During the academic year of 1987-1988, Ken Kesey taught a graduate-level creative writing class of thirteen students at the University of Oregon. He charged the group with producing a full-length novel in one school year, which they did, publishing Caverns under the name O.U. Levon (Novel University of Oregon backwards) in 1990.
It is my intent to interview each living author about the project and what they learned from Kesey.
Jeff Forester was the first Caverns author to respond to my questions. His relationship with Ken Kesey extended beyond the year he spent in his writing class. Forester published a touching remembrance of Kesey in the San Francisco Chronicle in 2003. The piece describes their years of friendship, Kesey’s generosity, his struggles as an artist, and his sometimes burdensome counter-culture image.
After I published my first posting about Kesey outlining my reasons for seeking out the Caverns authors and the questions I had about the project, Forester emailed me this:
“There has been a lot of misinformation that has gone out on Ken. He was an extremely disciplined writer. He took his wrestling discipline to the keyboard and grappled a project until he got it down and pinned it.
And he was generous, kind, and extremely intuitive. A remarkable person all around.
You write that you do not understand the WHY of Kesey teaching the class. Well, he had been part of an amazing writing class, and saw a team of writers built around a great coach or teacher. He valued those friendships and support for his entire life. They were a very close bunch – and the same can be said of the folks in our class. That was part of it. Kesey wanted to pay it forward and believed that the best way to learn was by doing.
But I also got the sense that he taught the class as a way to get himself back into the traces after the death of his son Jed took the wind from his sails. His productivity following Caverns was pitched.”
Forester then pointed me to the heart-wrenching letter Kesey wrote to his friends after his son’s death.
As with many projects, the more I learn, the more I feel the need to learn more.
Here is Forester’s interview:
I am still writing. In 2005 I published Forest for the Trees: How Humans Shaped the North Woods, which was a finalist for the Minnesota Books Awards, won the Choice Critics Award, and was a finalist for a number of other awards. That same year, my writing partner, Jim Berg, and I were finalists in the CineStory Screenwriting awards, which included a weeklong symposium in Idyllwild, CA. At that event I met a producer. Ultimately, we developed a screenplay around the ideas in Forest for the Trees, which was sold to Paramount Pictures, including the book rights.
In 2004 I was awarded a Jerome Travel and Study Grant to do research for a novel I am working on, North Country Digs.
In 2005 Jim and I optioned a screenplay, Lifetime in Heat, to Shampoo Ltd. A few years ago I worked as Associate Producer on an Emmy winning PBS documentary, Transplant: A Gift for Life.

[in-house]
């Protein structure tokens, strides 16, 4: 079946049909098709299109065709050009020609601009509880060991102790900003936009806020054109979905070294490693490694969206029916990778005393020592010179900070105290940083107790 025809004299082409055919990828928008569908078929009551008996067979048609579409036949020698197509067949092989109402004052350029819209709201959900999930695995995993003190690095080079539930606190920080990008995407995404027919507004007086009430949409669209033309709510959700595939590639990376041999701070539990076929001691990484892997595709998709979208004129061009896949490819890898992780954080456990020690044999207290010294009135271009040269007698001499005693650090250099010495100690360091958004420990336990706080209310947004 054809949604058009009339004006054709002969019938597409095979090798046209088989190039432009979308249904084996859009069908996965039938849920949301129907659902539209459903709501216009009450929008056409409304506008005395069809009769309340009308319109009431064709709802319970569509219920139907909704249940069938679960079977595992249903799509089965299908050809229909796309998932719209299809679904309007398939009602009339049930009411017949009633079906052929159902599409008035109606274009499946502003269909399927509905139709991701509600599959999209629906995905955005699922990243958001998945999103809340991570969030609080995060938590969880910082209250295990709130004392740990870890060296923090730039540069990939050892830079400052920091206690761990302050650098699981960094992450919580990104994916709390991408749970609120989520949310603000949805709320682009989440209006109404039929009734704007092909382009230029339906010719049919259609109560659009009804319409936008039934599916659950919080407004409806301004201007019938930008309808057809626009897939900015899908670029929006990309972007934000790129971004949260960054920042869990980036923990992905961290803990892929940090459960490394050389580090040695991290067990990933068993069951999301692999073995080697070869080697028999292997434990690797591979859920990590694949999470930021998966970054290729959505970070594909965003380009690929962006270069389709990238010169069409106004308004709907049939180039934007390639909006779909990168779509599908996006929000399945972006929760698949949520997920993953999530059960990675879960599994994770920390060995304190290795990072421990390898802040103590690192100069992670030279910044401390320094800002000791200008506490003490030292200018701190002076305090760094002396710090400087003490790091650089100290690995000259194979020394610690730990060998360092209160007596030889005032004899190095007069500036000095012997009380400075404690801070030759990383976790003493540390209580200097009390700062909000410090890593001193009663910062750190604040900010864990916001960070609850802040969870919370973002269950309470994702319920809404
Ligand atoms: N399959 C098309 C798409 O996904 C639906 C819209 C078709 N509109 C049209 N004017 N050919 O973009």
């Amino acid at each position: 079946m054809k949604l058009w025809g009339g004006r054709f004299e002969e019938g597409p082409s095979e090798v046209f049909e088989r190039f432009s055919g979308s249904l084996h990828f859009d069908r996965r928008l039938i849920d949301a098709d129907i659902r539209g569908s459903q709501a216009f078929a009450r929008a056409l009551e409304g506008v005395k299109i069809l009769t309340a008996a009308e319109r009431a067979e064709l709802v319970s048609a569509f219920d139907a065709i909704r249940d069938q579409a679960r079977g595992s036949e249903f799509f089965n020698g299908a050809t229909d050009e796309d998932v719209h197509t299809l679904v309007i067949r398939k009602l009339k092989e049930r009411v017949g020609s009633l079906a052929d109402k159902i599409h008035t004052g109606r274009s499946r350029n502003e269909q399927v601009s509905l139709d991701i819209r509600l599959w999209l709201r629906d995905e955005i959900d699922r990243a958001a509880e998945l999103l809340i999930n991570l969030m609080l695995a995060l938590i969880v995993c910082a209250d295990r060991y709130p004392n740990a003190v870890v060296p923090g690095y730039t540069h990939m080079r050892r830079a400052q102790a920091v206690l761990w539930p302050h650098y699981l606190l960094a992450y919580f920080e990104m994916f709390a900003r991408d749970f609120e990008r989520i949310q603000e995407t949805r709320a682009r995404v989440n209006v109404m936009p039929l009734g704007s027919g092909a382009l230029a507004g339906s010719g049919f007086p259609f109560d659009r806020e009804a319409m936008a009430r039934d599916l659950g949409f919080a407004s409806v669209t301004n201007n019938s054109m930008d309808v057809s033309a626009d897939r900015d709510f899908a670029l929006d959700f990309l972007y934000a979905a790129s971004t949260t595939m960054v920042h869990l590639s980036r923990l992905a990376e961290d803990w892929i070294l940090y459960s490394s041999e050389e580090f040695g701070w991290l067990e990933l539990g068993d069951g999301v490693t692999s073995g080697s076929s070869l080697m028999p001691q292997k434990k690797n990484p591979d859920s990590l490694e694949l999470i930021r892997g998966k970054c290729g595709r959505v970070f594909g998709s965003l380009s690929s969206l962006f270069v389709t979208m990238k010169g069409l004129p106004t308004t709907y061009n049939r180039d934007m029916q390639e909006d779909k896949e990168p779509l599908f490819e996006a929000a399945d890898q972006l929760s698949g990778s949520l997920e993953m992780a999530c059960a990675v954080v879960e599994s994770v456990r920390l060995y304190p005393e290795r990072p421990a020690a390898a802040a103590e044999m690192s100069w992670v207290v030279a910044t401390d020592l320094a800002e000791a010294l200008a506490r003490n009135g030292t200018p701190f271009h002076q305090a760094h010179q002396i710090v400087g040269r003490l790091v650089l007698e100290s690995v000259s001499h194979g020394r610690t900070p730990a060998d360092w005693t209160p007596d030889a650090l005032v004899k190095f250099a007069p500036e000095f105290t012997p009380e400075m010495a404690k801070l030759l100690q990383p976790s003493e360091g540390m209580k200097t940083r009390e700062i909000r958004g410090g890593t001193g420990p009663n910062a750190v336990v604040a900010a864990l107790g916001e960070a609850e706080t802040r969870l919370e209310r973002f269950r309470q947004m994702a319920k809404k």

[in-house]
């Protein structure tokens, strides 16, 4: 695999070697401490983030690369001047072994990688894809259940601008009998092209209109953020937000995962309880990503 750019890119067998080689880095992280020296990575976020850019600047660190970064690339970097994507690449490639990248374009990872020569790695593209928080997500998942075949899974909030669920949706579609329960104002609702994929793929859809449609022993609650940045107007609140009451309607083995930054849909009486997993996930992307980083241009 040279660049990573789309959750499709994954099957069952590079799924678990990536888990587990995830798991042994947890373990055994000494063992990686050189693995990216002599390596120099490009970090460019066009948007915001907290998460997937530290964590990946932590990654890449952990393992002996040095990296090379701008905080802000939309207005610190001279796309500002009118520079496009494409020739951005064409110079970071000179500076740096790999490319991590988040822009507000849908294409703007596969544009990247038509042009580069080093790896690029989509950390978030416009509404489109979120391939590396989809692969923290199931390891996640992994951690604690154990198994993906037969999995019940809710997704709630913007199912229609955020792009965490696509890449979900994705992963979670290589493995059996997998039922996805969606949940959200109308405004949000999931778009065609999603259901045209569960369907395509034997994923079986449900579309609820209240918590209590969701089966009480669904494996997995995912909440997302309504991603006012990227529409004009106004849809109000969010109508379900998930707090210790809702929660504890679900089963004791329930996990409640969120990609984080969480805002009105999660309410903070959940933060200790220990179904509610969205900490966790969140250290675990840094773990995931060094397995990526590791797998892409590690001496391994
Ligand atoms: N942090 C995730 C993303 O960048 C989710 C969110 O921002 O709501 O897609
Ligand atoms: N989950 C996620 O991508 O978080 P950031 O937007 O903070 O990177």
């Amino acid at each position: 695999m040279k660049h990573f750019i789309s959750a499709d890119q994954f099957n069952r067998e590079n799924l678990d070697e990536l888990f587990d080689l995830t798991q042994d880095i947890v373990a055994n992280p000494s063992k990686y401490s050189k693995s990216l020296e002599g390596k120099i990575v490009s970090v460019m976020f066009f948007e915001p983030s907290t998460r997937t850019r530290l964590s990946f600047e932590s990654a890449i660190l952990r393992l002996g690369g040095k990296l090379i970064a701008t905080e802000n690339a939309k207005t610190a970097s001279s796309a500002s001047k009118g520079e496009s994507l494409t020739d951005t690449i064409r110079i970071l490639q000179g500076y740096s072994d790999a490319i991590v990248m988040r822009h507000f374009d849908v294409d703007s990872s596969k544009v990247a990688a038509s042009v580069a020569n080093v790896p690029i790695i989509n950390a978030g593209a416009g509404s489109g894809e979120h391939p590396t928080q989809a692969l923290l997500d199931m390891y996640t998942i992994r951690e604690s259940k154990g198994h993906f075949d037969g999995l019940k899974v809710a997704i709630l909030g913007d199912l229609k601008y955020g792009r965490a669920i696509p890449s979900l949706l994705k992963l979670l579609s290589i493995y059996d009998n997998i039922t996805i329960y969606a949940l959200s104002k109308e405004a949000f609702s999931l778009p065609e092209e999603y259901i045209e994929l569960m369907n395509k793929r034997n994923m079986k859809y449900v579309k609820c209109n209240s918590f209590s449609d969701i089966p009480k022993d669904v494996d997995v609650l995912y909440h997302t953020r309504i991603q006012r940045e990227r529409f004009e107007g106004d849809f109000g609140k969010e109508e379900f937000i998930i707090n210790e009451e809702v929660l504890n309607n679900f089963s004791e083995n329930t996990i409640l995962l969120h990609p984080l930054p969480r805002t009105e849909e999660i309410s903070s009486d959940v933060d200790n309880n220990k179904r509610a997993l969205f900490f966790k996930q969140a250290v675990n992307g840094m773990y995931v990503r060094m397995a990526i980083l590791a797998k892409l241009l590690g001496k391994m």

I am currently working on a number of film and television projects, finishing the draft of North Country Digs, as well as working on a few online magazines and web sites.
What do you remember most about the process of writing a book with thirteen other people?
The people. We formed incredibly close relationships together and had a great deal of fun. When you are involved with Kesey, you are going to have fun.
What did you learn from writing Caverns?
First and foremost, to be kind and generous with each other’s work. Honest, of course, but kind and generous. He insisted on it.
Kesey really showed us the meaning of story, and how to weave story through a narrative. Kesey taught us that writers do not create stories, they discover them. For instance, the difference between what we think of as genre fiction and literature has to do with process. Does the writer begin with an ending or idea, and then force characters to act out that idea? Or, does a writer start with a group of characters with a need and then follow them as they take action to satisfy that need? There is a big difference between the two.
Kesey, in a quote that would become famous, said to us the first day of class, “The answer is never the answer. What’s really interesting is the mystery. If you seek the mystery instead of the answer, you’ll always be seeking. I’ve never seen anybody really find the answer, but they think they have. So they stop thinking. But the job is to seek mystery, evoke mystery, plant a garden in which strange plants grow and mysteries bloom. The need for mystery is greater than the need for an answer.”
Kesey saw writing as a form of magic, evoking magic, and the description is apt.
What stands out in your memories of Ken Kesey?
First, that he was brilliant on so many levels. He lived his life as an adventure and experiment. He was a true warrior. The other thing was his generosity and commitment. The twelve of us were in and out of his house in Eugene at all hours of the day and night, and no matter when one of us or a group of us was there, he came down and would sit with us, watch what we were doing, suggest, cajole, applaud. He literally turned his life over to the class for the time he taught it, and led us through the process of writing a novel. We learned by doing it with him, a man who had been down the road a few times before us. It was an incredible experience.
How do you feel about the book as a finished product?
I love Caverns. It is fun and a great ride. Much of the language is wonderful and, as Kesey said, the characters are a group that would make Chaucer grin.
You can connect with Jeff Forester through his book’s Facebook page.